Hot on the heels of the splendidly stupid Spiegel article on BT-corn and bees, comes this new article from the New York Times about genetically modified plants. The author manages to inject a few fairly sensible points before descending into anti-intellectual fear mongering.
The article raises issues that I have commented about elsewhere: that there are real concerns to be debated in the use of genetically modified food (though largely, these issues have been ignored in the popular press - major news organizations prefer the tidier, if uninformed Monsanto vs. Greenpeace debate). I've written a bit of a primer here, for anyone who wants to brush up on what genetically modified food is (in more descriptive terms than "Frankenfoods" that groups like Greenpeace employ).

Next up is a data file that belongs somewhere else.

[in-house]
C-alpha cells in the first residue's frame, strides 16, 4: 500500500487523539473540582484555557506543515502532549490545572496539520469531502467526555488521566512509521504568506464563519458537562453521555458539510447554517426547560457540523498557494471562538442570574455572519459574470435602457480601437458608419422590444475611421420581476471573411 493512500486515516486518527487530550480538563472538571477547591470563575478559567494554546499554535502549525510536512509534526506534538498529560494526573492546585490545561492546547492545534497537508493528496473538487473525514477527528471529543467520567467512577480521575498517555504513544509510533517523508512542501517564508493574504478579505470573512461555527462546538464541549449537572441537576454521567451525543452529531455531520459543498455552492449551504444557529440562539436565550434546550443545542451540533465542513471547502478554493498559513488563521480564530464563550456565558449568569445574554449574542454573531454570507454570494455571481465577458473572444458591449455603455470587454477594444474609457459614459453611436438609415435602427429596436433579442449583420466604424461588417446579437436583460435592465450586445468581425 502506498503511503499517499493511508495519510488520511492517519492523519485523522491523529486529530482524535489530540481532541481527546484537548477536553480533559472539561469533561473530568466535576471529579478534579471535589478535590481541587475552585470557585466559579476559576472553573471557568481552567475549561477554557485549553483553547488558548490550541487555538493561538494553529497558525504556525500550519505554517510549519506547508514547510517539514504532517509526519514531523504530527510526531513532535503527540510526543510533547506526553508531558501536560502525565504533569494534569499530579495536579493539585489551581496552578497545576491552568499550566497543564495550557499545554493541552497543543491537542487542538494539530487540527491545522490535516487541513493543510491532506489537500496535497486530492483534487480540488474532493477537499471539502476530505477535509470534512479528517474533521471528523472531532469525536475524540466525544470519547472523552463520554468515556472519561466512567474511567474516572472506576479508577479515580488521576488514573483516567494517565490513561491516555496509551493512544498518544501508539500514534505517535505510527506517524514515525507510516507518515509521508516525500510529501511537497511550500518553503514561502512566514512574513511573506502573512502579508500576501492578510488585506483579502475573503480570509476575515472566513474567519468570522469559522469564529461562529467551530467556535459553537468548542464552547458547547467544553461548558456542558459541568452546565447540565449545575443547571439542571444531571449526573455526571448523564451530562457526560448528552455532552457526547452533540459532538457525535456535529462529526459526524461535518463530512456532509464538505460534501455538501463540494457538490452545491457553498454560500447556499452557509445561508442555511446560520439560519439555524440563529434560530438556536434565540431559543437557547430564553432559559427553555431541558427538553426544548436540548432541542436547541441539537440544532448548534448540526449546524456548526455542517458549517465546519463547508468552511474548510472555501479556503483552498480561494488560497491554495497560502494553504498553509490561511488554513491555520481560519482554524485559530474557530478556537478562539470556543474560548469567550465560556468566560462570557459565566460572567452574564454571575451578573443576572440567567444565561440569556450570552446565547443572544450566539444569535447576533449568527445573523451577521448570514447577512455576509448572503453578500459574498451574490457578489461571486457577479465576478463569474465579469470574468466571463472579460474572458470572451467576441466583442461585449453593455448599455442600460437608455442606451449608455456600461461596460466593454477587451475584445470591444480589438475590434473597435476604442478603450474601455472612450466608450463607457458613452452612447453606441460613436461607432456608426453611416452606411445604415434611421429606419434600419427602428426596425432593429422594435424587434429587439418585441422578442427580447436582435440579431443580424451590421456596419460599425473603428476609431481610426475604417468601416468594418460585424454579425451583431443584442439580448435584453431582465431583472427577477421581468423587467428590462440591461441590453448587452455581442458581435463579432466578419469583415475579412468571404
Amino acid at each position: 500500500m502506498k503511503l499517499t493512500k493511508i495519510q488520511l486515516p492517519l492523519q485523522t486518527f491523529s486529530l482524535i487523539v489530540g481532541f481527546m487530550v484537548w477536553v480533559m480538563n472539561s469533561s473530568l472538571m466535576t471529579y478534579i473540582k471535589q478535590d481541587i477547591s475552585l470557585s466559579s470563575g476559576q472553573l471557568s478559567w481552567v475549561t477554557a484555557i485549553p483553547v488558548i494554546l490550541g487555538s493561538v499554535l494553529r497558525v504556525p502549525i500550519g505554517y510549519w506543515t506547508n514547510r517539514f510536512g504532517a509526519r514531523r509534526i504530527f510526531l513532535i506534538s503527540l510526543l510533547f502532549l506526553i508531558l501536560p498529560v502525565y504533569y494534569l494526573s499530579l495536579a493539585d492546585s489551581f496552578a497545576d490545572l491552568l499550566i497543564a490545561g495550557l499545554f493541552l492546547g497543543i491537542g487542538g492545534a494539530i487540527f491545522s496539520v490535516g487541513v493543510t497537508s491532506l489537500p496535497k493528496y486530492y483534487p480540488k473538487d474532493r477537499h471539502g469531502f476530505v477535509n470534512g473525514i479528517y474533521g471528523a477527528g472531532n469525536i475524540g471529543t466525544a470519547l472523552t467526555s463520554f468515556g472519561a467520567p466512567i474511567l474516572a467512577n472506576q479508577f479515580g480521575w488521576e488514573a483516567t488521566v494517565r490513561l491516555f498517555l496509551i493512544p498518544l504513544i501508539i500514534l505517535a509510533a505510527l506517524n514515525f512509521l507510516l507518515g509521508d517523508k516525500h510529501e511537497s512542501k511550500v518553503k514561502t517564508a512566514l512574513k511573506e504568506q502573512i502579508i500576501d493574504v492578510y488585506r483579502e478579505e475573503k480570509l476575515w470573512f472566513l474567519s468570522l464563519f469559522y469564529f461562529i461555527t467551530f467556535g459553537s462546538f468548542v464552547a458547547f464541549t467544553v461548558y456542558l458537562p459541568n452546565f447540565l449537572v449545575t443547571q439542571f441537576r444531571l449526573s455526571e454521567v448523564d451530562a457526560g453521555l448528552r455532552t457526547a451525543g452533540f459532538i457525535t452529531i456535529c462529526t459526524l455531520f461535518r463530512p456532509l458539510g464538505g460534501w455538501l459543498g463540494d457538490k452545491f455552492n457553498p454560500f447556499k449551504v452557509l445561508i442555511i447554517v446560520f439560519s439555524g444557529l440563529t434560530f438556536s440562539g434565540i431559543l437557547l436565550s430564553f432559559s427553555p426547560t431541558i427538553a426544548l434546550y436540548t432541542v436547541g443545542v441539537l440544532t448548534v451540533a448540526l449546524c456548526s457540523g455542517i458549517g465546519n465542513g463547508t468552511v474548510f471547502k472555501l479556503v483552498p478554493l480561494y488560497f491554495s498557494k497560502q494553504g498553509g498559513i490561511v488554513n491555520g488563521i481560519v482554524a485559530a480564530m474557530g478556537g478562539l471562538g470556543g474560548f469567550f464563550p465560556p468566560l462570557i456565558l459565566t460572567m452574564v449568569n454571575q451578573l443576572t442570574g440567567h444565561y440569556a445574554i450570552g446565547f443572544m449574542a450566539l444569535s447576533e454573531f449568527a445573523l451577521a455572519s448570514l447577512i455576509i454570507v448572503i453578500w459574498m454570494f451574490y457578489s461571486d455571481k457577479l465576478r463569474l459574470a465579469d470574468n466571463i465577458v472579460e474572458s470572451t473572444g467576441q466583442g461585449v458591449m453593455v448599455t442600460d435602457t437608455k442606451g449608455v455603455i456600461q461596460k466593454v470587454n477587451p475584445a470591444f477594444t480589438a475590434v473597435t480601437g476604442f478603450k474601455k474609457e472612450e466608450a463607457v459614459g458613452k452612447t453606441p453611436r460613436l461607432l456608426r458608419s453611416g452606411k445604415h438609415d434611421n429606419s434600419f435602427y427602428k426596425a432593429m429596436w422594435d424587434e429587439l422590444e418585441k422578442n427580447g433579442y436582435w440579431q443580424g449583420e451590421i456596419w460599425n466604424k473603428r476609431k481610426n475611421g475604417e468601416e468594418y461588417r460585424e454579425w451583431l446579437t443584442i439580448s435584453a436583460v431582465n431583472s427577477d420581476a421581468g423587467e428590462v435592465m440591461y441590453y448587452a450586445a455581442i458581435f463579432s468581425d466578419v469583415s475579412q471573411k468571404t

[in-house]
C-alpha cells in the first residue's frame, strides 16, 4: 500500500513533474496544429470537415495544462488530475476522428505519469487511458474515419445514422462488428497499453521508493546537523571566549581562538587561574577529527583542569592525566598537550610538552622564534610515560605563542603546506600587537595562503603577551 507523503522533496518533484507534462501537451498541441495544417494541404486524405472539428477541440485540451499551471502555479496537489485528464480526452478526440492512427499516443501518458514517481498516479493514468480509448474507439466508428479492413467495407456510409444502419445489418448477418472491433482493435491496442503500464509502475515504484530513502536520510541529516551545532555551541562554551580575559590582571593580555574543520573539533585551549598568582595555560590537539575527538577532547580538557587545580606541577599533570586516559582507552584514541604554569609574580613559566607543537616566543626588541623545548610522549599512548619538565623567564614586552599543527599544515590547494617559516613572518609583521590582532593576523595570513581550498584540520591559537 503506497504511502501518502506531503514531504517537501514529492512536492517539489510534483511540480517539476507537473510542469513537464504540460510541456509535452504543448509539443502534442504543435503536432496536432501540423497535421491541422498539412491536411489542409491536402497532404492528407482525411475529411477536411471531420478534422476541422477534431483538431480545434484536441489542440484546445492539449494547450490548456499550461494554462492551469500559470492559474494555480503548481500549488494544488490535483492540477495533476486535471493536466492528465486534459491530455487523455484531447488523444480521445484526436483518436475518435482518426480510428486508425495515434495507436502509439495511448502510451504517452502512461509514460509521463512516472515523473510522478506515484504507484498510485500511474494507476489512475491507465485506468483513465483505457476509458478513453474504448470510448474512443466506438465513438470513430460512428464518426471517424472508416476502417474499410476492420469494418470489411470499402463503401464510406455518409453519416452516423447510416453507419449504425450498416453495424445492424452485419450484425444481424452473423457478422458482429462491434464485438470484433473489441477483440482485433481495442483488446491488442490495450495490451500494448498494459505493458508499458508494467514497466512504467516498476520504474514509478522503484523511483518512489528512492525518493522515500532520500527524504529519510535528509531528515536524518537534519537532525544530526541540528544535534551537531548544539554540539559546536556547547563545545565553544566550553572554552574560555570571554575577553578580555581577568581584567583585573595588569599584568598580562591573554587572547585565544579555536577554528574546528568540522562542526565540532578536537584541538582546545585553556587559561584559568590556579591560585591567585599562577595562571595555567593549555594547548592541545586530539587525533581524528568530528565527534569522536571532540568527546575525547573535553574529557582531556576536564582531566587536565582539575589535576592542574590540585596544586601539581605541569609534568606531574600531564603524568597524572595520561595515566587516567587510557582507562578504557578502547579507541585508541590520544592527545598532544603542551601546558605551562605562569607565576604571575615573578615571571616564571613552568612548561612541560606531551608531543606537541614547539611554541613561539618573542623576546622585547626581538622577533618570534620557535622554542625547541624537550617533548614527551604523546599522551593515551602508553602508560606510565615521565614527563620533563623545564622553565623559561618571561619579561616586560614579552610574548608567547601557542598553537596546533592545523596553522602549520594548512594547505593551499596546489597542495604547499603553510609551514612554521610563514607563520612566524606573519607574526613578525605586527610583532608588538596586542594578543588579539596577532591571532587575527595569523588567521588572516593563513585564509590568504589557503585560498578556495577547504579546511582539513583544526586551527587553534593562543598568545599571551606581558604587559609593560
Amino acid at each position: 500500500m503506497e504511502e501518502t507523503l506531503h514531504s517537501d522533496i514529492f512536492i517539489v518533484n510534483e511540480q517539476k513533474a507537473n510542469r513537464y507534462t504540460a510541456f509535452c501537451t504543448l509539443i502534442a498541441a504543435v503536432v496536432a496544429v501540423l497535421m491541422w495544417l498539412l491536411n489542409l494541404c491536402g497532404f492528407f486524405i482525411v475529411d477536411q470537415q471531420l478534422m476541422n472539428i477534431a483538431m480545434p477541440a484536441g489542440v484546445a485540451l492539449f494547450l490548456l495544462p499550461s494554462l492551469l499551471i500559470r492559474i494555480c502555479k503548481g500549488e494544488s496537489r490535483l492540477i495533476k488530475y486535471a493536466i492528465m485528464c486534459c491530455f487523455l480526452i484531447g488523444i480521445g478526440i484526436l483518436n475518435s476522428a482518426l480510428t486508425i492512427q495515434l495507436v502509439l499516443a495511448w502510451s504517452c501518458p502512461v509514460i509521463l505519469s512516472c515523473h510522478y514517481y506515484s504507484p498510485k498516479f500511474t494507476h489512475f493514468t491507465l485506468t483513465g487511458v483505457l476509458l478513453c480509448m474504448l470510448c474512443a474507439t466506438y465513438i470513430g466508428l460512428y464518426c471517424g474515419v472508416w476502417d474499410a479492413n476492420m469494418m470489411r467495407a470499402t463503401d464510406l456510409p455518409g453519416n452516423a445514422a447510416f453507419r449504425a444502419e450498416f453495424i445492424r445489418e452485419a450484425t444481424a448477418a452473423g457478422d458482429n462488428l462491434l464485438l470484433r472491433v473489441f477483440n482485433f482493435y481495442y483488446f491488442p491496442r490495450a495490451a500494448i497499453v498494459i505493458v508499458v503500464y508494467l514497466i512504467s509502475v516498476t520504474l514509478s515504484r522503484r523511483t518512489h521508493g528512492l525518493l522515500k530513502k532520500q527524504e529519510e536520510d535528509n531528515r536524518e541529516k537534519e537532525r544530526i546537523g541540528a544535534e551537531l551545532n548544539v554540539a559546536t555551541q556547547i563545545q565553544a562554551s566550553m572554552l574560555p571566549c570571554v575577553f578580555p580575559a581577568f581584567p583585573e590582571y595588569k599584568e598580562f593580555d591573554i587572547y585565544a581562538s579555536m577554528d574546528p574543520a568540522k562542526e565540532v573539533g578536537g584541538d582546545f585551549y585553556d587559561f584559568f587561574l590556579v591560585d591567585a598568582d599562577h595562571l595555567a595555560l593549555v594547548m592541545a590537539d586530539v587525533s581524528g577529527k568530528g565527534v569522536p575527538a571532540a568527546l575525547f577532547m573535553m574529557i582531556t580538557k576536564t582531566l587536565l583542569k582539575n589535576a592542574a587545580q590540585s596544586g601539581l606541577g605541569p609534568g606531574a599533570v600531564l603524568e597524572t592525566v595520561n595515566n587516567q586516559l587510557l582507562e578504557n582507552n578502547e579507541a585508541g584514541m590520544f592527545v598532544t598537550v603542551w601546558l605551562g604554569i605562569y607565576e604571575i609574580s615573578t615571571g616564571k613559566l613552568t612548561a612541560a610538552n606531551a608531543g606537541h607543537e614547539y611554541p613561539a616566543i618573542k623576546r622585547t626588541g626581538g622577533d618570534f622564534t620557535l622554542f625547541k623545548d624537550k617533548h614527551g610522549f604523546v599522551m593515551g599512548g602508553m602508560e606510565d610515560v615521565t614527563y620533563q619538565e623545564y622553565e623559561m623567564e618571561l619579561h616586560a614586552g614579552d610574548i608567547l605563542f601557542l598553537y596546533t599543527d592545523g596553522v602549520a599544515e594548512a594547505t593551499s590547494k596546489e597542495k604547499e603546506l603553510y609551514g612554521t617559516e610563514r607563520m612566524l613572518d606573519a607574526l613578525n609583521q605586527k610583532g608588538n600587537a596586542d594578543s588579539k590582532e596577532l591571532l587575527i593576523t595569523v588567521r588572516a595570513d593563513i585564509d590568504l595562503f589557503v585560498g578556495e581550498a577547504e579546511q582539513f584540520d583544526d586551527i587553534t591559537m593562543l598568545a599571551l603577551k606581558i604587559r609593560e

One of my concerns in the use of genetically modified foods is in the production of pharmaceuticals. Many companies have decided that putting genes into plants is cheaper and easier than growing vats of bacteria under sterile conditions. You may not realize this, but since the 1980s most human insulin that is produced in the pharmaceutical industry is produced in genetically engineered Escherichia coli that contains the human insulin gene. It's cheaper to produce (and more humane) than chopping up pigs, and it's actual human insulin instead of pig insulin (pig insulin is similar, but has slightly different properties).